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Cassava’s Simufilam: Who to Believe—Wall Street or Alzheimer’s Researchers and Advocates?

By | February 9th, 2021

Drugmaker Cassava believes its experimental Alzheimer’s therapy, which sent the company’s stock values surging with a recent phase 2 study announcement, could beat Biogen’s aducanumab to FDA approval. Alzheimer’s experts are hedging their bets.

Wall Street traders seem to have gained a new favorite potential Alzheimer’s treatment as shares of Cassava Science, a small and virtually unknown company, tripled recently on very early positive data on a drug called simufilam. 

Interestingly, however, Alzheimer’s researchers and advocates are not the company’s largest fans, having heard little to nothing about simufilam, a drug that targets scaffolding proteins that help relay messages between cell membranes and the cell nucleus. 

While Cassava’s stock price has dropped since its most recent highs, it is still significantly higher than what many observers would expect for a company with only nine staff members.

The stock rally started on Feb. 2 when Cassava issued a news release touting results of an interim analysis. The company said the study revealed that people who had received the drug demonstrated improved cognition and behavioral scores while showing no safety issues. 

Cassava said it has met with the FDA to seek approval for a full phase 3 trial of simufilam. A new statement from the company outlined its plans for seeking FDA approval.

In the month before Cassava’s news release, the company was the focus of a very enthusiastic write-up in a market newsletter called Seeking Alpha. It was the start of the market buildup.

Calling the stock “drastically underpriced,” Seeking Alpha analyst Joe Springer said the company “could be the best-performing stock of 2021.”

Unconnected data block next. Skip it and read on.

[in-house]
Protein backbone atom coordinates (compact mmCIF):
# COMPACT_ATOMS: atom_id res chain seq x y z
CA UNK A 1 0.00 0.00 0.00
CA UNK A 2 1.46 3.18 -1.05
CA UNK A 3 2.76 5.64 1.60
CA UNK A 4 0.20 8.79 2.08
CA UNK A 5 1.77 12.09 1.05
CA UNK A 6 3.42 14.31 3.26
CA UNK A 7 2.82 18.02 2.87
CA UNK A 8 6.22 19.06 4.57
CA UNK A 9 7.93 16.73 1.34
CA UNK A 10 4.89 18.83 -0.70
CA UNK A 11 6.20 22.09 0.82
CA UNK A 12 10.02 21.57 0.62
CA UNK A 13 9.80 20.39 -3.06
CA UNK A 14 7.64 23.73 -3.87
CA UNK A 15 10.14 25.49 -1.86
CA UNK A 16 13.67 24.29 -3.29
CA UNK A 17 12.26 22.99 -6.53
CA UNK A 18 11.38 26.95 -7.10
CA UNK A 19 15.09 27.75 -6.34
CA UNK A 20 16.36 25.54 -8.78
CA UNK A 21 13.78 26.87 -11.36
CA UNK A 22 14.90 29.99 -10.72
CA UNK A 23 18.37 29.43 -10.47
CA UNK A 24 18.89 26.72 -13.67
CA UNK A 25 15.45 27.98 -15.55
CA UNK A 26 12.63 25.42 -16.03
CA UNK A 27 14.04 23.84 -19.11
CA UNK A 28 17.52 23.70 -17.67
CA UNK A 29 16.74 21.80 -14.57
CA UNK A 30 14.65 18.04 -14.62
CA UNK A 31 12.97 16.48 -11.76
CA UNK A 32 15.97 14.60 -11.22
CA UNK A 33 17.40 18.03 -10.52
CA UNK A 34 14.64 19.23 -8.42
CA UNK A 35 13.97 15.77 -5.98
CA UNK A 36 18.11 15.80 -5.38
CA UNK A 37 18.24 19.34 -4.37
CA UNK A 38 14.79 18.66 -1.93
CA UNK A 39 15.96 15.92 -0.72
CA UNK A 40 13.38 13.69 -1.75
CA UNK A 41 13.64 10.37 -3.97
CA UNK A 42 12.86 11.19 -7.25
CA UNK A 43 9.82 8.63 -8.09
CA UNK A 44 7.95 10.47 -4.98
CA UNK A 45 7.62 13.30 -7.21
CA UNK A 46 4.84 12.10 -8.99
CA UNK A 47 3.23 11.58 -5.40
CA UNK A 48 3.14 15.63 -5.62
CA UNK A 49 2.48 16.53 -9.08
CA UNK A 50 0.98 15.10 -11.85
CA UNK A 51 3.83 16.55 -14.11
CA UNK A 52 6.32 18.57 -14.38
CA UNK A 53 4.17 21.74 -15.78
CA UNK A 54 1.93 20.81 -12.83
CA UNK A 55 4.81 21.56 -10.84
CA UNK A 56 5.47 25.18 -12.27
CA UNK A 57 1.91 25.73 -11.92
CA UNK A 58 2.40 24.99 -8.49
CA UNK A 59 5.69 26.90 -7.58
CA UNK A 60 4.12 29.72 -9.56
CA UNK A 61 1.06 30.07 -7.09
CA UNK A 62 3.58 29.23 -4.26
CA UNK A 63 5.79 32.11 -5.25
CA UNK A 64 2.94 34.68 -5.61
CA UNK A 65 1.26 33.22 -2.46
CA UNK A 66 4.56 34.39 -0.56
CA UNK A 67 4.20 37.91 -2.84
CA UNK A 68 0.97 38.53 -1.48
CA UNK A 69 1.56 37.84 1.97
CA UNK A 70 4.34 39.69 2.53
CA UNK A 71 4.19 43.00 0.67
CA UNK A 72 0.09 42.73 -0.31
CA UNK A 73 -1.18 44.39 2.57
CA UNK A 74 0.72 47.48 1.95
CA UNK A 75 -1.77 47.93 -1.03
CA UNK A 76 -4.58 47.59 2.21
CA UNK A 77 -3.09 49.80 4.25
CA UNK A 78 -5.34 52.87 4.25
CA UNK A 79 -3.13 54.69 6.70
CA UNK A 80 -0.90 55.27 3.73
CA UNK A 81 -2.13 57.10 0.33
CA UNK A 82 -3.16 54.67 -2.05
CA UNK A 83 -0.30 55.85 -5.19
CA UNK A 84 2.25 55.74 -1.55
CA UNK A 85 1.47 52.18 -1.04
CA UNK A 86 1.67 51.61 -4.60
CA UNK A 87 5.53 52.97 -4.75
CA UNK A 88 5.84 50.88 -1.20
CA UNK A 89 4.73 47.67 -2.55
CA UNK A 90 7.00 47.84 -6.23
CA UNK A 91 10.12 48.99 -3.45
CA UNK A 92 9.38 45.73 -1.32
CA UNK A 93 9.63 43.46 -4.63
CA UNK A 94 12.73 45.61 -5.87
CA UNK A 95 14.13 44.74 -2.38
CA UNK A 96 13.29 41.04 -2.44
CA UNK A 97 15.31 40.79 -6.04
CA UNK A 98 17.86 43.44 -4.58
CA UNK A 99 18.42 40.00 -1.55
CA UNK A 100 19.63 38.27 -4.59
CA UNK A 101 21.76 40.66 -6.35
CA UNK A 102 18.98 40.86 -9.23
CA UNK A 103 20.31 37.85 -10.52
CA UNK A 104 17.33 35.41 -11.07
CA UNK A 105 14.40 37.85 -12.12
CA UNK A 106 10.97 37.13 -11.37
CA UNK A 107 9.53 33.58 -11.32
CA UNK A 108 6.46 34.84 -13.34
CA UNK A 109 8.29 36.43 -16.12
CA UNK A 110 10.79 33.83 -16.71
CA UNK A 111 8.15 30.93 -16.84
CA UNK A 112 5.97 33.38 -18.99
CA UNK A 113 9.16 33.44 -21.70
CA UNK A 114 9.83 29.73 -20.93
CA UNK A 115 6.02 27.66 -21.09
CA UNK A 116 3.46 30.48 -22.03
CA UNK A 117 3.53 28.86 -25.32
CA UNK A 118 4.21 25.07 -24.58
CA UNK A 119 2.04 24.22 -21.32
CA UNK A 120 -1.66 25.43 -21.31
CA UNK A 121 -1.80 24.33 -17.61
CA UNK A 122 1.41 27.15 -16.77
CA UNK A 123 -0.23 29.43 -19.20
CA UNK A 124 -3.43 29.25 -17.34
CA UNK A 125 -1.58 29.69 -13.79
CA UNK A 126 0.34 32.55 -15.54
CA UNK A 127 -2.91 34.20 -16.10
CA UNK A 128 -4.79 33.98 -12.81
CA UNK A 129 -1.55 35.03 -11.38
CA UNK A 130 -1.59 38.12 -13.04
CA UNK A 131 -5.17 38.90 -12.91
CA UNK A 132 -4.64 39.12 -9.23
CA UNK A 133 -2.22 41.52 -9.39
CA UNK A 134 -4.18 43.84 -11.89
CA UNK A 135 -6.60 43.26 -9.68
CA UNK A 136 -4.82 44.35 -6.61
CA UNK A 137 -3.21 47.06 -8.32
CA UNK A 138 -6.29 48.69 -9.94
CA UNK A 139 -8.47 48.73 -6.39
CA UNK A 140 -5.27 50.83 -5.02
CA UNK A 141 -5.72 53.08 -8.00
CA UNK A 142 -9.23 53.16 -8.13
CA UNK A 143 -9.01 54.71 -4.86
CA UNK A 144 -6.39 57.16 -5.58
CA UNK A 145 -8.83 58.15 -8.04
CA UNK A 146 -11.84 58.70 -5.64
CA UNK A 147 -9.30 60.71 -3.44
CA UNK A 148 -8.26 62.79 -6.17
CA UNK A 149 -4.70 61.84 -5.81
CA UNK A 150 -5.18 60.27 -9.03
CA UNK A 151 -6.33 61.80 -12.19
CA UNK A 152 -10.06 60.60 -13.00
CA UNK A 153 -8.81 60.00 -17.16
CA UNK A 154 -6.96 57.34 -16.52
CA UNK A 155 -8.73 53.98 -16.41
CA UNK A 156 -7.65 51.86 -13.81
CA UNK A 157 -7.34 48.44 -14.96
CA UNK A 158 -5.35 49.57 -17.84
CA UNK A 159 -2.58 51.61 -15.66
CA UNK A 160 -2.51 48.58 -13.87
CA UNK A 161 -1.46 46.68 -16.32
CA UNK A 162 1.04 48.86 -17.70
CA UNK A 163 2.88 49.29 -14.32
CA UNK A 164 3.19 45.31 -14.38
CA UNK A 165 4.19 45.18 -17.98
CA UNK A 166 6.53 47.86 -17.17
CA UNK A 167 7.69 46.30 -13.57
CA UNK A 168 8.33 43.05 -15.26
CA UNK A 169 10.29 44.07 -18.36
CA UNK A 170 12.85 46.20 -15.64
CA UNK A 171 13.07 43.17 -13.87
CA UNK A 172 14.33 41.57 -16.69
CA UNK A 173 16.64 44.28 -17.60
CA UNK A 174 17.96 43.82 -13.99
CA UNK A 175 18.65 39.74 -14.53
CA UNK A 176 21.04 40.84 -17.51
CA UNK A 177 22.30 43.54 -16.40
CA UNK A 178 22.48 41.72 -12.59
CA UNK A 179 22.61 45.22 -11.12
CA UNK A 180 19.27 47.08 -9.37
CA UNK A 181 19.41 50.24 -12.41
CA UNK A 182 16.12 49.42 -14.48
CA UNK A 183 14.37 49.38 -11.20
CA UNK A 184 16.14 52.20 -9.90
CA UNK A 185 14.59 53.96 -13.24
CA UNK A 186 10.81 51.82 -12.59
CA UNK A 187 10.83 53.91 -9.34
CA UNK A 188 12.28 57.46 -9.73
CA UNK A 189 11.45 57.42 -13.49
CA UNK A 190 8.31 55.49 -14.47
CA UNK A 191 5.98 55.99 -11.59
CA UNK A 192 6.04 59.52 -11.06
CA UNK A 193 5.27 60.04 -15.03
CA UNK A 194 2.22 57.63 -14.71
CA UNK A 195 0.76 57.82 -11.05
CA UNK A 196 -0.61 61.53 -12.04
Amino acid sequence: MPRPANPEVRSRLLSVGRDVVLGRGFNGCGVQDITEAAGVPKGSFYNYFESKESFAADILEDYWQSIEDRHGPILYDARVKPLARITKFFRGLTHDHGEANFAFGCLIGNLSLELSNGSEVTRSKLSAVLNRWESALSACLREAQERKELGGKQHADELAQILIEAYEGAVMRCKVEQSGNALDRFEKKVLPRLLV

Alzheimer’s experts are not so sure.

Meanwhile, George Vradenburg, chairman of UsAgainstAlzheimer’s, an advocacy group, called the market enthusiasm for Cassava a sign that stock traders are “begging for success right now.” Indeed, there are more than 100 drugs in the Alzheimer’s pipeline currently, but to date, disease modifying therapies have so far shown a 99-percent failure rate. “Too much reporting is based on press releases designed to pump up capital markets,” Vradenburg told Being Patient. 

As to simufilam, Vradenburg said the company’s news releases were overly positive given that the drug has been tested on a very small population of 50 in a phase 2 study that has not even been fully recruited.

Dr. Jason Karlawish, a professor of medicine at the University of Pennsylvania, said the drug and the company was total news to him. 

“A study design that is ‘open label’ is questionable — it means no control group and no blinding,” he explained. “Without those, a study is at high risk of bias. A controlled and blinded study is key to show efficacy.” 

Rebecca M. Edelmayer, director of scientific engagement at the Alzheimer’s Association, called the company’s preliminary report “potentially encouraging” but noted many of the same concerns.

“The company’s data report is interesting,” Edelmayer said, “but it is important to first understand that it is an interim analysis of an open-label study with only 50 participants. It is not the final results and it is not a blinded, placebo-controlled trial.”

Cassava has received a total of $13 million in grants from the National Institute on Aging to study simufilam. In its interim report, Cassava said that simufilam improved cognition scores and decreased dementia-related behaviors such as anxiety, delusions and agitation.

Cassava President Remi Barbier said the company “could not be more pleased with these interim results.”

“We would have been satisfied to show simufilam stabilizes cognition in patients over six  months. An improvement in cognition and behavior tells us this drug candidate has potential to provide lasting treatment effects for people living with Alzheimer’s disease. It’s an exciting development.”

Exciting but perhaps preliminary. Dr. James Ellison, the Swank Foundation Endowed Chair in Memory Care and Geriatrics at Christiana Care in Delaware, said that preliminary results like those being touted by Cassava are “often misleading.”

In addition, he noted the company claims that simufilam “might be the first disease modifying drug for Alzheimer’s disease to be FDA-approved.”

That, Dr. Ellison said, “seems a big claim given that the FDA is scheduled to announce an opinion on aducanumab in June.”

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4 thoughts on “Cassava’s Simufilam: Who to Believe—Wall Street or Alzheimer’s Researchers and Advocates?

  1. Much optimism about Cassava is the fact they are using a totally different approach than antibody/immunological targeting of amyloid beta and tau. This makes better sense than just trying the same thing over and over without any success.

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